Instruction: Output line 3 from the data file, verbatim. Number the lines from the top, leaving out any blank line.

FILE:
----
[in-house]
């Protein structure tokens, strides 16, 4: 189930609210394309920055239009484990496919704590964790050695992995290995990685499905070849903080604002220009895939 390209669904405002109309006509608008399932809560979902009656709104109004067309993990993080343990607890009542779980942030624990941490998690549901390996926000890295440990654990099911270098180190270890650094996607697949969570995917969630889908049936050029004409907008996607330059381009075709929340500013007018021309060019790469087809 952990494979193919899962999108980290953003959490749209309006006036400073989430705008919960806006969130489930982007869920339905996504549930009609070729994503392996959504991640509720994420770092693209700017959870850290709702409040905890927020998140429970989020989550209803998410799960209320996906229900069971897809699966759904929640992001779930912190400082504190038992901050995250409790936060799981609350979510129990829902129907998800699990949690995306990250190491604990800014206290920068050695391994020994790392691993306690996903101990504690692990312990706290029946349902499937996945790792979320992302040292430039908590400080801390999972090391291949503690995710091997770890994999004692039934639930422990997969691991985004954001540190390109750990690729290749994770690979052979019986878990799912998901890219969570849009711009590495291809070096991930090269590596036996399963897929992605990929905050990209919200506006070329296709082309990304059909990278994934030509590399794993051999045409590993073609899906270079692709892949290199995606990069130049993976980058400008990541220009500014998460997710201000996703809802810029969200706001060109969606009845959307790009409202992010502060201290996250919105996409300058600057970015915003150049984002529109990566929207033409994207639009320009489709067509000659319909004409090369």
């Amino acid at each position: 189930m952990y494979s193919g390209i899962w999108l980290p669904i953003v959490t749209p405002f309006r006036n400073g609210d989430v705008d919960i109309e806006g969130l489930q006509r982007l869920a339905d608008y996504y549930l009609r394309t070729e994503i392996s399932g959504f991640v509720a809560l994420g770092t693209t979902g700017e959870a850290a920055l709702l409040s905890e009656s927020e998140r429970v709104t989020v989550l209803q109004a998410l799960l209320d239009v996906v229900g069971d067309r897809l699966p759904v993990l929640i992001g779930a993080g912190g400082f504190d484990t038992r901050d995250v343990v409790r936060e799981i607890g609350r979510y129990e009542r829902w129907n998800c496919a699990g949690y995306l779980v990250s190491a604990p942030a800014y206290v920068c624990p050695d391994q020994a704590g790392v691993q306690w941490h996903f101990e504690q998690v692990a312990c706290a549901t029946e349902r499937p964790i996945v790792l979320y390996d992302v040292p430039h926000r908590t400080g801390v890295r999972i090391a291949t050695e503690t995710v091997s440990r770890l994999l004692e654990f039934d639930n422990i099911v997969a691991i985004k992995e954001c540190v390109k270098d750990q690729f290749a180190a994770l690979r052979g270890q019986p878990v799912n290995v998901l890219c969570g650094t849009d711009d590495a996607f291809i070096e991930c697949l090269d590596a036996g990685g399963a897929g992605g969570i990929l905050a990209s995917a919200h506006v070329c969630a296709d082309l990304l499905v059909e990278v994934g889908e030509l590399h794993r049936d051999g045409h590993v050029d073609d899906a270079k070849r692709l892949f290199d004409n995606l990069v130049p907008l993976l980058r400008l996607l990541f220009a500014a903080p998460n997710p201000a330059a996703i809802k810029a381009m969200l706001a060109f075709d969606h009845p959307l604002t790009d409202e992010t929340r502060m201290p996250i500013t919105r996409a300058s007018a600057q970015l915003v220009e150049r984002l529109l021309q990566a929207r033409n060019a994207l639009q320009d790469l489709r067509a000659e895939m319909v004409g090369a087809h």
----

């Amino acid at each position: 189930m952990y494979s193919g390209i899962w999108l980290p669904i953003v959490t749209p405002f309006r006036n400073g609210d989430v705008d919960i109309e806006g969130l489930q006509r982007l869920a339905d608008y996504y549930l009609r394309t070729e994503i392996s399932g959504f991640v509720a809560l994420g770092t693209t979902g700017e959870a850290a920055l709702l409040s905890e009656s927020e998140r429970v709104t989020v989550l209803q109004a998410l799960l209320d239009v996906v229900g069971d067309r897809l699966p759904v993990l929640i992001g779930a993080g912190g400082f504190d484990t038992r901050d995250v343990v409790r936060e799981i607890g609350r979510y129990e009542r829902w129907n998800c496919a699990g949690y995306l779980v990250s190491a604990p942030a800014y206290v920068c624990p050695d391994q020994a704590g790392v691993q306690w941490h996903f101990e504690q998690v692990a312990c706290a549901t029946e349902r499937p964790i996945v790792l979320y390996d992302v040292p430039h926000r908590t400080g801390v890295r999972i090391a291949t050695e503690t995710v091997s440990r770890l994999l004692e654990f039934d639930n422990i099911v997969a691991i985004k992995e954001c540190v390109k270098d750990q690729f290749a180190a994770l690979r052979g270890q019986p878990v799912n290995v998901l890219c969570g650094t849009d711009d590495a996607f291809i070096e991930c697949l090269d590596a036996g990685g399963a897929g992605g969570i990929l905050a990209s995917a919200h506006v070329c969630a296709d082309l990304l499905v059909e990278v994934g889908e030509l590399h794993r049936d051999g045409h590993v050029d073609d899906a270079k070849r692709l892949f290199d004409n995606l990069v130049p907008l993976l980058r400008l996607l990541f220009a500014a903080p998460n997710p201000a330059a996703i809802k810029a381009m969200l706001a060109f075709d969606h009845p959307l604002t790009d409202e992010t929340r502060m201290p996250i500013t919105r996409a300058s007018a600057q970015l915003v220009e150049r984002l529109l021309q990566a929207r033409n060019a994207l639009q320009d790469l489709r067509a000659e895939m319909v004409g090369a087809h």